The number of American households headed by single fathers has ballooned over the last five decades, according to a new study by the Pew Research Center.This sounds like a lot, but half of these single dads are not really single:
Single-father-led households in the U.S. have risen about nine-fold from less than 300,000 in 1960 to over 2.6 million in 2011, Pew says. A record 8% of households with minor children in the U.S. are headed by a single father, up from just over 1% in 1960, according to Pew, which analyzed Census data. Single-mother households have increased four-fold in the same time period.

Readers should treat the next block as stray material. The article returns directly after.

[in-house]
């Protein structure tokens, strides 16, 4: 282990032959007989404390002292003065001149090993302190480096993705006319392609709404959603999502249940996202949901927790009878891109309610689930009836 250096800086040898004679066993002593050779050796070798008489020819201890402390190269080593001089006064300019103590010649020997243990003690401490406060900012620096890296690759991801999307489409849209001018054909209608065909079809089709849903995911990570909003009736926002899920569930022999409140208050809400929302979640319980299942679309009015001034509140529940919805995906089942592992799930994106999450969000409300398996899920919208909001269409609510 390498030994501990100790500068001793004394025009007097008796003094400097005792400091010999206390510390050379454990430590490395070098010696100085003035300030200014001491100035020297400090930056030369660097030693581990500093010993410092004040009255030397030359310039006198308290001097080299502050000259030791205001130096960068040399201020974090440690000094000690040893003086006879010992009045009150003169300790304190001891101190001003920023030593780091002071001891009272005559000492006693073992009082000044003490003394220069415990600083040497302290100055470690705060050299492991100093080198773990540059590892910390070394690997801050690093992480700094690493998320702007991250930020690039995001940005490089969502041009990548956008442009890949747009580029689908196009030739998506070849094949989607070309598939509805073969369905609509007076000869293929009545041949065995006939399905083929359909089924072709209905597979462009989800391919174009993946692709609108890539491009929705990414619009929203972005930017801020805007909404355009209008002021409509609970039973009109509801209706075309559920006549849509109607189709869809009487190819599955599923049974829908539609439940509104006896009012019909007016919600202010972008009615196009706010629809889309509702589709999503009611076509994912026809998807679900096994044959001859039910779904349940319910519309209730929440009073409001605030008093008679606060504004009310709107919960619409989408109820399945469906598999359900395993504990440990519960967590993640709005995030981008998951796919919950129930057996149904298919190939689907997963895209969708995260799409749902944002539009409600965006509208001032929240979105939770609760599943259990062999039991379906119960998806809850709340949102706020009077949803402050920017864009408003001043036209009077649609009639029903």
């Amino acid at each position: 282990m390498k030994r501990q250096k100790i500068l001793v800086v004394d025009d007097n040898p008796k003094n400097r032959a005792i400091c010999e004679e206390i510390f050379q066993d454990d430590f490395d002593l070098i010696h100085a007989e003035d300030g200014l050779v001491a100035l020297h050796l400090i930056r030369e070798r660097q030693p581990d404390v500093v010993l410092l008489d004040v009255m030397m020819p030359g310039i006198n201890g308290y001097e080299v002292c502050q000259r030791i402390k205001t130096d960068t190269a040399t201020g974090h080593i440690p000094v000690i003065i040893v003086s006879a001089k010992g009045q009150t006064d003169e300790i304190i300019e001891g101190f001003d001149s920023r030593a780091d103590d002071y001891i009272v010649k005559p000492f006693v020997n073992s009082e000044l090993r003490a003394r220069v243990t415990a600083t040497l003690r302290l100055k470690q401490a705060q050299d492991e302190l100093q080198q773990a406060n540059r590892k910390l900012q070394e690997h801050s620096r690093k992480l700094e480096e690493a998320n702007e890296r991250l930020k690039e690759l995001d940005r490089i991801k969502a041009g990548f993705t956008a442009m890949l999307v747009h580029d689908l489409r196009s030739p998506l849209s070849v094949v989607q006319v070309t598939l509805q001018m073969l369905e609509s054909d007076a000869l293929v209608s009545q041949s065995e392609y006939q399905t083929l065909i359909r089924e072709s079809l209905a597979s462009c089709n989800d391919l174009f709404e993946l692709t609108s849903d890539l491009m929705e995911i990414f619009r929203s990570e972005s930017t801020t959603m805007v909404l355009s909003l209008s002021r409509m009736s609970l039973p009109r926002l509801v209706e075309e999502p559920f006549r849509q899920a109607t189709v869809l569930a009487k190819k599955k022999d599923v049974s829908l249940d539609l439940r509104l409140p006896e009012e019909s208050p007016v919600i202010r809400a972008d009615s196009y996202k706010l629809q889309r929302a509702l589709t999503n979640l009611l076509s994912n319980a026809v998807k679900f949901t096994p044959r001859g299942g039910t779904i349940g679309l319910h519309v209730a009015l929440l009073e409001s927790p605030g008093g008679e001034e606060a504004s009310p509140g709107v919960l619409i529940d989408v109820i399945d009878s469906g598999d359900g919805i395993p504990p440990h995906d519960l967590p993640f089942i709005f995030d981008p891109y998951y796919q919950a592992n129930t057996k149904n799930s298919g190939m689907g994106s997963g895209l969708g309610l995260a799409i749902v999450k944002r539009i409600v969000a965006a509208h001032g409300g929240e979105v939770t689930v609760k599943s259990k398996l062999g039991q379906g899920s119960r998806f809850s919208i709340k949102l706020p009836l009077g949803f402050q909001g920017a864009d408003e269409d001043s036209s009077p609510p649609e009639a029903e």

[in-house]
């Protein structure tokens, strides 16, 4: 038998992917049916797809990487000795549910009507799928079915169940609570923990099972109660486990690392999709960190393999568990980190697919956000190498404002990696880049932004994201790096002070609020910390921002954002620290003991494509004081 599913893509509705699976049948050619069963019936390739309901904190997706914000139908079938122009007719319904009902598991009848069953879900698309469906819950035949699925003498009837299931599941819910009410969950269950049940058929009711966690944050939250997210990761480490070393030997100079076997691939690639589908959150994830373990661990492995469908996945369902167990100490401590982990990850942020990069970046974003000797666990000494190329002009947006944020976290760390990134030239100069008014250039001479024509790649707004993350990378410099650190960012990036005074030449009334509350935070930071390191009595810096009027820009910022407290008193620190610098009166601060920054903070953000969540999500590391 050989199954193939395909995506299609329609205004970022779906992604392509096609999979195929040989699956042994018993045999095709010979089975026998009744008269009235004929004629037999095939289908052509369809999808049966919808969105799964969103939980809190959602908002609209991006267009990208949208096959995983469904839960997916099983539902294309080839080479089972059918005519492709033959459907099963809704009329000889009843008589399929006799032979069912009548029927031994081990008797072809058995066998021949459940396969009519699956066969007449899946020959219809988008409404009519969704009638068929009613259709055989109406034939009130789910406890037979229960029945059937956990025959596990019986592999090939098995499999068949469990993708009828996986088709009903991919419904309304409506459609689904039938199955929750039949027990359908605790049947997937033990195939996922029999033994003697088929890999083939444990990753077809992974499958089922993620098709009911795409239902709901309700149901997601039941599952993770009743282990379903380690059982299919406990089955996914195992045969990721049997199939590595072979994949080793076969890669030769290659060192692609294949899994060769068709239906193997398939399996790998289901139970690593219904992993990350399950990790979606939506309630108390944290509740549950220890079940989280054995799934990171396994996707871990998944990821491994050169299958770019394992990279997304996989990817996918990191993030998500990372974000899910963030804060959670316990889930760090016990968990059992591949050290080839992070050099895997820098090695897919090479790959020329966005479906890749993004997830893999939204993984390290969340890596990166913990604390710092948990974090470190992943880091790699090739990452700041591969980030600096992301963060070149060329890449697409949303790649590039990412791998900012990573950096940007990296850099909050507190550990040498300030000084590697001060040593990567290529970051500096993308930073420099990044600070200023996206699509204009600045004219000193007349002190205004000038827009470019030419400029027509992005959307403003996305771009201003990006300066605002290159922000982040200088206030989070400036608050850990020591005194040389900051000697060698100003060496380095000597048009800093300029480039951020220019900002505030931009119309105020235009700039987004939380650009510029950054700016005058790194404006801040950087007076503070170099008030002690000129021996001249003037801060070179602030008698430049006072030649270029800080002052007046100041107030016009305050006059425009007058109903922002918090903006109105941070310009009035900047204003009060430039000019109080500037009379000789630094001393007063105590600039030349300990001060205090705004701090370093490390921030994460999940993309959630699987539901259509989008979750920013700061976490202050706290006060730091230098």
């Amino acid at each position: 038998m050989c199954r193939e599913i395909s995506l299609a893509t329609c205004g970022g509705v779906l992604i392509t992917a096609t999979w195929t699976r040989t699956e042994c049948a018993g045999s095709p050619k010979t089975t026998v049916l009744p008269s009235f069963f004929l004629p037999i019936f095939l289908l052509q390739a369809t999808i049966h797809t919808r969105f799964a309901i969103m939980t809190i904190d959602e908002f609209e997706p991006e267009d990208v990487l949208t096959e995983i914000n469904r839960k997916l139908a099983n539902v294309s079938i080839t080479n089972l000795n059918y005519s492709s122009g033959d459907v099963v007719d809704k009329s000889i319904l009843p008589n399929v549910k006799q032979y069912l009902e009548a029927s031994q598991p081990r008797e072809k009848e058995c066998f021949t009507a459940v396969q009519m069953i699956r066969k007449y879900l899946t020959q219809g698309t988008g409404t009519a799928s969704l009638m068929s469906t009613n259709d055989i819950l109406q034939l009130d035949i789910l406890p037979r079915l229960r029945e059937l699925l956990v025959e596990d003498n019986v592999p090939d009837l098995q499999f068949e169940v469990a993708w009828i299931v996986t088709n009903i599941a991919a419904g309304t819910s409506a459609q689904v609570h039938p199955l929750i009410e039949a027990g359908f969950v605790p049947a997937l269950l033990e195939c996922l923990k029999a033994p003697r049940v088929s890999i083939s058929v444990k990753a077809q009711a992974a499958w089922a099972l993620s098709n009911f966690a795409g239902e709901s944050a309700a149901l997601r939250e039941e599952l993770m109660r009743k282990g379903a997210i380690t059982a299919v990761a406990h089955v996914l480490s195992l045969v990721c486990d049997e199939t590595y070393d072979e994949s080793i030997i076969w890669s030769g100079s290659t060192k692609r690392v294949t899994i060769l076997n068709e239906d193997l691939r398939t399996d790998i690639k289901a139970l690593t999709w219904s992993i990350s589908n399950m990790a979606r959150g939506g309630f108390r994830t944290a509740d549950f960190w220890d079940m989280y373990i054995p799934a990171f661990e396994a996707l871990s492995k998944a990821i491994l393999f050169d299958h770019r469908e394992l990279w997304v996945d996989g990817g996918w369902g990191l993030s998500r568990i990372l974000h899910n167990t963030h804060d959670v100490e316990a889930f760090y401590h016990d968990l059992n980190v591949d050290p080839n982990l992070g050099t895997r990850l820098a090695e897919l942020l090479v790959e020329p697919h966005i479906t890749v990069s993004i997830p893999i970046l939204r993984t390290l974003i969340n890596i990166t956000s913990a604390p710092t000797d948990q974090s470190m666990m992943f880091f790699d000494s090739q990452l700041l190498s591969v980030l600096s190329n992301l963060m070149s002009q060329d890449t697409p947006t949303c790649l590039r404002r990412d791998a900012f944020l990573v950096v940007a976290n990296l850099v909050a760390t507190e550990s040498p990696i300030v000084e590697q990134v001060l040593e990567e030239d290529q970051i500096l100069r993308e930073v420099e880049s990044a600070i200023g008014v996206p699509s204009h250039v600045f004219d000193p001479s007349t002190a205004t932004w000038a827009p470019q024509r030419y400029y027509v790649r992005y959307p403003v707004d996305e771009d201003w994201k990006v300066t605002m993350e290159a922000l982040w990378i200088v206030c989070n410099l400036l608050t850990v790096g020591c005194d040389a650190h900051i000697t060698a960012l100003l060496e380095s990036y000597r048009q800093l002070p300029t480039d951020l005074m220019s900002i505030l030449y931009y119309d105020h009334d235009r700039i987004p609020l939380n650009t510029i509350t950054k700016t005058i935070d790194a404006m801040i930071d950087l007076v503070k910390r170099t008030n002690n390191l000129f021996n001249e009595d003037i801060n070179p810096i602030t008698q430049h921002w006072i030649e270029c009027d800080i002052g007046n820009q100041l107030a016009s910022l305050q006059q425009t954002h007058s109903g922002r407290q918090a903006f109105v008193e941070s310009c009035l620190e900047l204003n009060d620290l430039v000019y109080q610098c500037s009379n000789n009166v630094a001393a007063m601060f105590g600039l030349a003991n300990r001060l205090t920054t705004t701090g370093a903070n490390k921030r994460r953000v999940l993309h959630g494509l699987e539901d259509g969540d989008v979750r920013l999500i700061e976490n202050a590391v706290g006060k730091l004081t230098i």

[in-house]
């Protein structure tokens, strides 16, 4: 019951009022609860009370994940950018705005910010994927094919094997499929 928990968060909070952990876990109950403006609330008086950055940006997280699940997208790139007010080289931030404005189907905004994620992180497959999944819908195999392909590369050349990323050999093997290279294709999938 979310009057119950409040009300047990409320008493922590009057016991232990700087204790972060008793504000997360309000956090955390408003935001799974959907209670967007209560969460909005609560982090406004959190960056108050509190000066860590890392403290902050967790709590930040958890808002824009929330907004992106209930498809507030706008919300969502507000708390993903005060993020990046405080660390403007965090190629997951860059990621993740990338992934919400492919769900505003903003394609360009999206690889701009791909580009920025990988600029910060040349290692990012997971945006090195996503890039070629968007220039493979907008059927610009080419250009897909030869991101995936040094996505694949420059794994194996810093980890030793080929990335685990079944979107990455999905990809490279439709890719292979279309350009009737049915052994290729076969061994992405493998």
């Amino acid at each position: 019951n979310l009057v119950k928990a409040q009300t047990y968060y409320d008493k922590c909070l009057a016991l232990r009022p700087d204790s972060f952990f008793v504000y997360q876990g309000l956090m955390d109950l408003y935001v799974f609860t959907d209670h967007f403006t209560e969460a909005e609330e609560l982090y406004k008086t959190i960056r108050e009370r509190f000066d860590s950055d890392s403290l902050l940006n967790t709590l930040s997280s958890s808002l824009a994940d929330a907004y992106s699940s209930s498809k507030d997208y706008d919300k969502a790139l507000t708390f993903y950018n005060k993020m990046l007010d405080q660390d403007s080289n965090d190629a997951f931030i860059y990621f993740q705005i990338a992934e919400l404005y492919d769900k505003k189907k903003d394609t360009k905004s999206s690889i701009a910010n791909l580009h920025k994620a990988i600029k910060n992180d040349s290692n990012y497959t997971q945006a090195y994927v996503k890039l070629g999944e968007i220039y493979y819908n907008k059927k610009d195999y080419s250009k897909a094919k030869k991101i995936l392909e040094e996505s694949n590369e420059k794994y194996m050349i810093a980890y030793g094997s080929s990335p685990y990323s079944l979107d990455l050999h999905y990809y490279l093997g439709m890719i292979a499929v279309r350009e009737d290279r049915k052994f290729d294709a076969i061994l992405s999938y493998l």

Gretchen Livingston, the study’s author and a senior researcher at Pew, defines “single fathers” as people 15 and older who head their household and report living with their own minor children, including step-children or adopted children. Out of those single fathers surveyed in 2011, 41% were living with a cohabiting partner; 52% were separated, divorced, widowed or never married; and 7% were married but didn’t reside with their spouse. Ms. Livingston was unable to determine whether in some instances the unmarried cohabiting partner was the biological mother of the children in the household.